Prepare a submission
In accordance with section 2.1.8 of the Australian Code for the Care and Use of Animals for Scientific Purposes 8th Ed 2013 (the Code), institutions must ensure that all people involved in the care and use of animals understand their responsibilities and the requirements of the Code, are competent for the procedures they perform or are under the direct supervision of a person who is competent to perform the procedures and have access to appropriate education programs and resources.
Training is available for all Deakin University staff and students intending to and currently using animals for scientific purpose and described below.
Part 1: Regulatory issues in the care and use of animals for research and teaching at Deakin University
Part 1 training introduces individuals intending to use animals for scientific purposes to their responsibilities under the Victorian legislation. It is compulsory for individuals listed on an Animal Ethics application who intend to use live animals for scientific purposes.
Training is provided via CloudDeakin and the following steps must be followed in order to gain access:
- Go to Self Registration
- Select 'Office of Research Integrity'
- Click 'Register'
The quiz is accessible at the bottom of the 'Animal Ethics' page under 'Assessment'.
A score of 90% is required for successful completion and official notification will be provided once this has been achieved.
External investigators must be added to an Animal Ethics application before contacting the Animal Ethics Office to gain access to part 1 training.
Part 2: The care and use of laboratory rodents in research and teaching at Deakin University
Part 2 training is compulsory for investigators approved on an Animal Ethics application to learn the principles of laboratory rodent husbandry and gain practical skills essential for ensuring animal welfare is paramount.
The training is carried out over three separate occasions so that multiple opportunities to handle animals are provided prior to learning about specific procedures or until competency assessment is reached (additional sessions may be required). Individuals with prior experience must demonstrate competency and understanding of the Deakin University procedures on at least one occasion.
Register for training by submitting your details. You will be contacted by an Animal Research Integrity staff member to arrange suitable dates and times.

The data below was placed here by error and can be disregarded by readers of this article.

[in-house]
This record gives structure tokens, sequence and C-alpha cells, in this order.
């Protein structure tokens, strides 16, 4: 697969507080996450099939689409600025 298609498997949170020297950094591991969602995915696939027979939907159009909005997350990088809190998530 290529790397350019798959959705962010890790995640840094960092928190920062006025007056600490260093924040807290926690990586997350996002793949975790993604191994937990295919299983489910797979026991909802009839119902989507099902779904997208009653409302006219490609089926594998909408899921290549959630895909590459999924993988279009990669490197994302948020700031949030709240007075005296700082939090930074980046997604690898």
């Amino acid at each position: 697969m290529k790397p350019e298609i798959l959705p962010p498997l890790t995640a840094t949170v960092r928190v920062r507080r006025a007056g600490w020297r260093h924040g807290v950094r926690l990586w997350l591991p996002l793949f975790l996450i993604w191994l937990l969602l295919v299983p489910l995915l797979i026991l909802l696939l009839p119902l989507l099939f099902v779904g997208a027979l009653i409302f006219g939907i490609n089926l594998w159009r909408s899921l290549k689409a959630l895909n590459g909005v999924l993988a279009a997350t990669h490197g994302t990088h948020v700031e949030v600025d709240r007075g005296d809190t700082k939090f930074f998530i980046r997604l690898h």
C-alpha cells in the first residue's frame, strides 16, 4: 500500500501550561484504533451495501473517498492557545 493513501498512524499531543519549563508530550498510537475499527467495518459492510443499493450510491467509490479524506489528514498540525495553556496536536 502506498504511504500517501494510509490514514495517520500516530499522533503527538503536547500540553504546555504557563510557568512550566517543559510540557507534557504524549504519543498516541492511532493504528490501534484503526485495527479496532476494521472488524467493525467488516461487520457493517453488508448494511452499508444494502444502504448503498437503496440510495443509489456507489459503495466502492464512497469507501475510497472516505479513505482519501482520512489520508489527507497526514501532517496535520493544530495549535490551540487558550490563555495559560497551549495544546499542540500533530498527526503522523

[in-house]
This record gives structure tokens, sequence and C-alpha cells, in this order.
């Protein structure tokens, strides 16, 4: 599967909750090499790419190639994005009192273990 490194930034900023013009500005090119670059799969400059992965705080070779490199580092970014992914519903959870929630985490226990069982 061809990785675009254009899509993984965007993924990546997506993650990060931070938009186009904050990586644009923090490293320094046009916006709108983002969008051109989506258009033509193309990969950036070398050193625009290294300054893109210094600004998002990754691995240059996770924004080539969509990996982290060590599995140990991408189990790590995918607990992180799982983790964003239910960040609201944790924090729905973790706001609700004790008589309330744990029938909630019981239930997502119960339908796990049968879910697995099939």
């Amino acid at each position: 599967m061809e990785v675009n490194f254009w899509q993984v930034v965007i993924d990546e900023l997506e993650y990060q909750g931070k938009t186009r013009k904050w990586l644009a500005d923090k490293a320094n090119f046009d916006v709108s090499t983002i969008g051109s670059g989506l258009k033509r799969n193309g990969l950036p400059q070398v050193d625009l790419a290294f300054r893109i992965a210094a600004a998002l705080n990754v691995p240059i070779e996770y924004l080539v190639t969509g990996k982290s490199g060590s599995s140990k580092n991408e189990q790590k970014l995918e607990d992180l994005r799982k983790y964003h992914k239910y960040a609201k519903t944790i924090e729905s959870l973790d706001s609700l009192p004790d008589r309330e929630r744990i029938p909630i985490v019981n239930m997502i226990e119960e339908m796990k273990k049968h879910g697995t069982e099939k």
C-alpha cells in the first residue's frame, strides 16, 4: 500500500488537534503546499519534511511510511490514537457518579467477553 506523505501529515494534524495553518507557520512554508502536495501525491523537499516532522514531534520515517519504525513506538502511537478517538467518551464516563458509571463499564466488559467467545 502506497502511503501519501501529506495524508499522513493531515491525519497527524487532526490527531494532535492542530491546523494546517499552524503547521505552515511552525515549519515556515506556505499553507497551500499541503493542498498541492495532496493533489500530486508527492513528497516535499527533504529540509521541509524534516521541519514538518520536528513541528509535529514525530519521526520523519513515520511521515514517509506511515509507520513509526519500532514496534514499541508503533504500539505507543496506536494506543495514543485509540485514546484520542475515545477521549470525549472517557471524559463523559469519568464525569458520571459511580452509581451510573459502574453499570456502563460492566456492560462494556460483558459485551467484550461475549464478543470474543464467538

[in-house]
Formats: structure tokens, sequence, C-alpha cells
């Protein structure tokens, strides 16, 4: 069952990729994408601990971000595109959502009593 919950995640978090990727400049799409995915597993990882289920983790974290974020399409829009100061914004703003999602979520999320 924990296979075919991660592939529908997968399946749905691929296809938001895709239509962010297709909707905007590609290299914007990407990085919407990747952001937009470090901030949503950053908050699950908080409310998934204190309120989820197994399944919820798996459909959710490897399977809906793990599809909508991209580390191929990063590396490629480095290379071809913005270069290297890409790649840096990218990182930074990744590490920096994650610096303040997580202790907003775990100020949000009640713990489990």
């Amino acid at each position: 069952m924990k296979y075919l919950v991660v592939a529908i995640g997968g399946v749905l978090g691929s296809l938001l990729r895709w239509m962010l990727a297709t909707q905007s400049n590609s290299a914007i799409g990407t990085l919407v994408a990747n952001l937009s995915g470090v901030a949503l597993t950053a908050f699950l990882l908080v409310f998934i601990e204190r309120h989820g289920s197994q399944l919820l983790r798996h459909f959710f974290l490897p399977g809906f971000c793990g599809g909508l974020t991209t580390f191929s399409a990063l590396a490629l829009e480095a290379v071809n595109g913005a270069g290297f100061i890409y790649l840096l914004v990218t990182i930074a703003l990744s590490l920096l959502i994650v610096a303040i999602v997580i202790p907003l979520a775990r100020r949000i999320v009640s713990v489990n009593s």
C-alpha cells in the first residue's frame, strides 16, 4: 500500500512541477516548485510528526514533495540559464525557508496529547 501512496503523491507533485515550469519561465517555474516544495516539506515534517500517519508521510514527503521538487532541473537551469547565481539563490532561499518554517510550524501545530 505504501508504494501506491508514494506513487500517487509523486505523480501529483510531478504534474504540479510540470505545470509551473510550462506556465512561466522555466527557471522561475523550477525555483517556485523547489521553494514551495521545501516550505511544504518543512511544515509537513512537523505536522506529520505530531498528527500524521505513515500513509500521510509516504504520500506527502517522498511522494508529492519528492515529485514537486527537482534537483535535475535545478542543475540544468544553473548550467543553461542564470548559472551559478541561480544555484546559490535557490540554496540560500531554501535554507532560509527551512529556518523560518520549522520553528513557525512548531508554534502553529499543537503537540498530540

Part 3: Specific training provided by Principal Investigator or delegate
Part 3 training is provided by a Principal Investigator or delegate competent in performing a specific procedure(s), as identified in an Animal Ethics application and approved by the relevant Animal Ethics Committee (AEC).
Aseptic surgery training
Aseptic surgery training is compulsory for Deakin University staff and students approved on an Animal Ethics application to perform recovery surgery on animals.
The training is via CloudDeakin and consists of an online tutorial followed by a quiz that requires a score of 100% for successful completion.
The quiz is accessible at the bottom of the 'Animal Ethics' page under 'Assessment'.
The Animal Welfare Officer (AWO) conducts regular face-to-face training on the use of animals for scientific purposes at the Waurn Ponds campus and the Burwood campus. The training is designed to introduce new staff, Higher Degree Research (HDR) and Honours students to the Animal Ethics regulatory framework and to serve as a refresher for existing staff. An understanding of this framework is essential for navigating the Animal Ethics process and meeting legal responsibilities. Registration is via Eventbrite below.
Zoom videoconference (due to COVID-19 restrictions): Wednesday 9th September 2020 11am - 12:30pm
Zoom videoconference (due to COVID-19 restrictions): Wednesday 28th October 2020 11am - 12:30pm
Zoom videoconference (due to COVID-19 restrictions): Wednesday 16th December 2020 11am - 12:30pm
***** Once registered in Eventbrite, you will be contacted directly via email with Zoom videoconference details
A Review Support Group is available to assist Deakin University staff and students in preparing an Animal Ethics submission. Please contact any or all of the following Research Integrity staff as required:
|Review Support Group||Name||Contact Details|
|Animal Welfare Officer||Dayna Johnsonemail@example.com|
|Laboratory Animal Supervisor||Adrian Cooperfirstname.lastname@example.org|
|Aviary and Wildlife Supervisor||Rod Collinsemail@example.com|
|Team Leader, Animal Research and Integrity||David Taylorfirstname.lastname@example.org|
|Senior Animal Ethics Coordinator||Erin Williamsemail@example.com|
- New application
- New application guidelines
- New breeding application
- New breeding application guidelines
- External project using animals at another Institution or in a country other than Australia
- Unexpected adverse event report
- Part 3 training
- 2019 annual report
- 2019 final report
- Permission to have an animal(s) on campus at Deakin University
- Use of a Deakin University SPPL room(s) by an external party
- Standard Operating Procedure (SOP) template
- Animal Welfare Victoria (AWV) - Classifications of the impact of an activity(s) as part of an Animal Ethics project
- Deakin University Animal Ethics Committee 'Minor' Guidelines
- ARRIVE Guidelines 2020
- PREPARE Guidelines 2018
- NHMRC Best practice methodology in the use of animals for scientific purposes 2017
- NHMRC Guidelines to Promote the Wellbeing of Animals used for Scientific Purposes The Assessment and Alleviation of Pain and Distress in Research Animals 2008
- Code of Practice for the Housing and Care of Laboratory Mice, Rats, Guinea Pigs and Rabbits 2004
- American Veterinary Medical Association (AVMA) Euthanasia Guidelines 2020 Edition
- NHMRC Guidelines for the Generation Breeding Care and Use of Genetically Modified and Cloned Animals for Scientific Purposes 2006
- NHMRC A Guide to the Care and Use of Australian Native Mammals in Research and Teaching 2014